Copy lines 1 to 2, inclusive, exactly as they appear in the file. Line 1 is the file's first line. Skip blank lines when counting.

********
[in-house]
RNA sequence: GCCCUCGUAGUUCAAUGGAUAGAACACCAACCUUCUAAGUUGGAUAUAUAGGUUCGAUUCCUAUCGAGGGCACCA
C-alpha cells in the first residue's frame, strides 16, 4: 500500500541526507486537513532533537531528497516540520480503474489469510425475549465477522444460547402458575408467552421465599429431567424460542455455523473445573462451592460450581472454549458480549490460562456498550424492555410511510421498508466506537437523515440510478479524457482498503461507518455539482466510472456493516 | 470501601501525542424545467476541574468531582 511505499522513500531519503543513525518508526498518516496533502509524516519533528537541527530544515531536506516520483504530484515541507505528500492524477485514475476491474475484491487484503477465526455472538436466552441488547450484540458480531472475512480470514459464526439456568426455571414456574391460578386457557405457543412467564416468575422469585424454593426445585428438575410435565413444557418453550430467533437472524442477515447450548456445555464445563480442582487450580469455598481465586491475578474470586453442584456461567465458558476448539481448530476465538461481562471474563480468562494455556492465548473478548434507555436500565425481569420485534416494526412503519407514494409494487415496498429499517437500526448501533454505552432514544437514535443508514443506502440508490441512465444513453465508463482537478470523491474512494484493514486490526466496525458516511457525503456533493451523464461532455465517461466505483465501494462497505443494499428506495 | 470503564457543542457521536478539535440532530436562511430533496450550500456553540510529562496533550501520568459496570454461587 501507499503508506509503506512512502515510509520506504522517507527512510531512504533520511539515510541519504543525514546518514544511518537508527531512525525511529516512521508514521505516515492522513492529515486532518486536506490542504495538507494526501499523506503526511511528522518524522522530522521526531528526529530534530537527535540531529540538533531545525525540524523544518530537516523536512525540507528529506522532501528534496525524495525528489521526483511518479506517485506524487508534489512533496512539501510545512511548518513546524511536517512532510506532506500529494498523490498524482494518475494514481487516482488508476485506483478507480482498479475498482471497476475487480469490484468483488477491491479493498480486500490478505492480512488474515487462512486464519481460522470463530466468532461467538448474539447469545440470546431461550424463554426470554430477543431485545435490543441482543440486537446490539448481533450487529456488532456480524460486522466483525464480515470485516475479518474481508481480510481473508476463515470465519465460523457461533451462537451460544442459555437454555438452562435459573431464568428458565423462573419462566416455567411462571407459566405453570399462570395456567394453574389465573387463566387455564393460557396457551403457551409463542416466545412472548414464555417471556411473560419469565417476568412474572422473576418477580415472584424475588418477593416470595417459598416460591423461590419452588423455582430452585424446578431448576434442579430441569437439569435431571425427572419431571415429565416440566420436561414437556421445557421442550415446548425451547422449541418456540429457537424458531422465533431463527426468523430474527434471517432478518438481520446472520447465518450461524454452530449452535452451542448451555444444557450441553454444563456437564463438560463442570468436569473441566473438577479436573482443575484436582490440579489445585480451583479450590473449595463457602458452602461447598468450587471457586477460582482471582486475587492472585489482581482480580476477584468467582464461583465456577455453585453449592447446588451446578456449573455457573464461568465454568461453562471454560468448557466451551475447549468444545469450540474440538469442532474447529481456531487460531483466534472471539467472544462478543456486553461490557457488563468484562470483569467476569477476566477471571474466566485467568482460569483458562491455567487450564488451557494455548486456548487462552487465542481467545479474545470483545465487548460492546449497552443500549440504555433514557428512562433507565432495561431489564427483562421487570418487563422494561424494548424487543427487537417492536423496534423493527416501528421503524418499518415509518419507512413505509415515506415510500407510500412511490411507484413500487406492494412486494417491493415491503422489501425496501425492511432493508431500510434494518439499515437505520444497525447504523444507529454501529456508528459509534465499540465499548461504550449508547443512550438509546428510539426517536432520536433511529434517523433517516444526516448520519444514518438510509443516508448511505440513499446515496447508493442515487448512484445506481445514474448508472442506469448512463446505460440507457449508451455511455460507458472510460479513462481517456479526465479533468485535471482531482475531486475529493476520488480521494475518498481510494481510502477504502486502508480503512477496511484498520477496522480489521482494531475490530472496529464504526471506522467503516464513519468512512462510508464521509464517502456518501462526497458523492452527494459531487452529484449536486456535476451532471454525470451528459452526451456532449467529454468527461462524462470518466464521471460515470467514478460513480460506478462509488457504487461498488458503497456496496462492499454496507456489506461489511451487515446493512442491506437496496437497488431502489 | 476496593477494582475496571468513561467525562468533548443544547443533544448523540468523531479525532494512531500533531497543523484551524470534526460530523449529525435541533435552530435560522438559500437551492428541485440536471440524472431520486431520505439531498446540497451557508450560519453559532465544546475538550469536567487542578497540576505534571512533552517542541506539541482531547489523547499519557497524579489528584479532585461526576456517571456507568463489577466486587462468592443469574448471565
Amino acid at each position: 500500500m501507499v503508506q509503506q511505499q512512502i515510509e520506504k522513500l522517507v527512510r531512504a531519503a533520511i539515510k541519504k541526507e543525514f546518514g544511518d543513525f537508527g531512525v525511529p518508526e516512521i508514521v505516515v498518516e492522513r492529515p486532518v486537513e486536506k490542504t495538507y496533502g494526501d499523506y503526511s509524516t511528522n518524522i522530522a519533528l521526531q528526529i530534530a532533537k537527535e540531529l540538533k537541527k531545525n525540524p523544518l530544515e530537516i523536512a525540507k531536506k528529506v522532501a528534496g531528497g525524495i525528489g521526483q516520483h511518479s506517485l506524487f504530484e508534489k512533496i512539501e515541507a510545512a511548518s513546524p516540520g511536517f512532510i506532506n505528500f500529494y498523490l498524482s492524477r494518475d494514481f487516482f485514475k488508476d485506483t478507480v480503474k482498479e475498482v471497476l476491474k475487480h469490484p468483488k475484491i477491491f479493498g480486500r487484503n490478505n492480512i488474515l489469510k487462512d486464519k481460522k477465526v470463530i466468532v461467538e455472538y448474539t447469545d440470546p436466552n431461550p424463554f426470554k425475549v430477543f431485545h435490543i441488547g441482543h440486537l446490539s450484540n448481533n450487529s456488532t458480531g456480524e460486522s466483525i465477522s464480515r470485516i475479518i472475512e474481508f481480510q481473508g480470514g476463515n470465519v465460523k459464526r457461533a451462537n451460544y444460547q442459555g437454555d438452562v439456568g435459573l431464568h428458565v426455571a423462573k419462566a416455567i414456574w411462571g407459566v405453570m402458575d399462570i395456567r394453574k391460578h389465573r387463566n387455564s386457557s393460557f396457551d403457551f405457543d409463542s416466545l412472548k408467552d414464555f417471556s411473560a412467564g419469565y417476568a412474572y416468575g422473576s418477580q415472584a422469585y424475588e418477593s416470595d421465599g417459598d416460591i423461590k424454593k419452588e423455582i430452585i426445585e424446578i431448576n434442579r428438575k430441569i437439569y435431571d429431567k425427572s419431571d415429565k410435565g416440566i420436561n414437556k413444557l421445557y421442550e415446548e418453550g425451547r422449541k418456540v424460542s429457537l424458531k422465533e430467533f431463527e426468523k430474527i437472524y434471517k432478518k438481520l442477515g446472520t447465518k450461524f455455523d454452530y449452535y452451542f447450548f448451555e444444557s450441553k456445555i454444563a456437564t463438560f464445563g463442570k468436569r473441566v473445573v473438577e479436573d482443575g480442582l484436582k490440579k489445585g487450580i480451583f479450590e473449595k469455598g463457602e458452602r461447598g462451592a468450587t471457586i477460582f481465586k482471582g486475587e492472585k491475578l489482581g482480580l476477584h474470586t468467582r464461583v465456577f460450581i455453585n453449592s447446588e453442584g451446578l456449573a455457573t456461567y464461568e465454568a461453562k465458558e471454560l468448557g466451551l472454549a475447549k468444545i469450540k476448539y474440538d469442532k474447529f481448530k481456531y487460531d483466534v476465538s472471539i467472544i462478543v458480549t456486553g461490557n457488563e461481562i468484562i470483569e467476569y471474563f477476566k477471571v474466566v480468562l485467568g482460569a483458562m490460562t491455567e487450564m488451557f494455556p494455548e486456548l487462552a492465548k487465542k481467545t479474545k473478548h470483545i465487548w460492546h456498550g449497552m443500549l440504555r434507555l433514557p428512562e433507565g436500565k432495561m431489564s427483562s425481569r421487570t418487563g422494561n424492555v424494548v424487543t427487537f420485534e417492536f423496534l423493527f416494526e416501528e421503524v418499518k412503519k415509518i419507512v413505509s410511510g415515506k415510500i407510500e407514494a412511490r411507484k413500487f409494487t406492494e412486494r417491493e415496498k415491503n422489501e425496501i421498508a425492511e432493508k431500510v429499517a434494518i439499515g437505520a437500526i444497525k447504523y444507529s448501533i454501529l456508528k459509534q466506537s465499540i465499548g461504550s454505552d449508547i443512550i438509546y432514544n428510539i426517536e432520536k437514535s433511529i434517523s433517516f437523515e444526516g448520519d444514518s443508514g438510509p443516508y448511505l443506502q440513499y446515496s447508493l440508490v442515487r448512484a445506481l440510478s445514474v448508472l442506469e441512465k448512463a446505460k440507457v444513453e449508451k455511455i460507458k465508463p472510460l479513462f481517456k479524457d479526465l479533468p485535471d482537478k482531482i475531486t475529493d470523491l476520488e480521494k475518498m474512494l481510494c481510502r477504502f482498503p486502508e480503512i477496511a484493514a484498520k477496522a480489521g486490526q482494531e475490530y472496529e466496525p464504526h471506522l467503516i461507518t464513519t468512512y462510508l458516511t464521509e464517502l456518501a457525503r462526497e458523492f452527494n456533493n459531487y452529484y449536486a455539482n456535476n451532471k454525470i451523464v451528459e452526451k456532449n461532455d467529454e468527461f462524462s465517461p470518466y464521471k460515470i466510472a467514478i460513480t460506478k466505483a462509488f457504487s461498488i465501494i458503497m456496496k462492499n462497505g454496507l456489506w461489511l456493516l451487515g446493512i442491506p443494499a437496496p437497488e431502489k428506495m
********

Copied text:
[in-house]
RNA sequence: GCCCUCGUAGUUCAAUGGAUAGAACACCAACCUUCUAAGUUGGAUAUAUAGGUUCGAUUCCUAUCGAGGGCACCA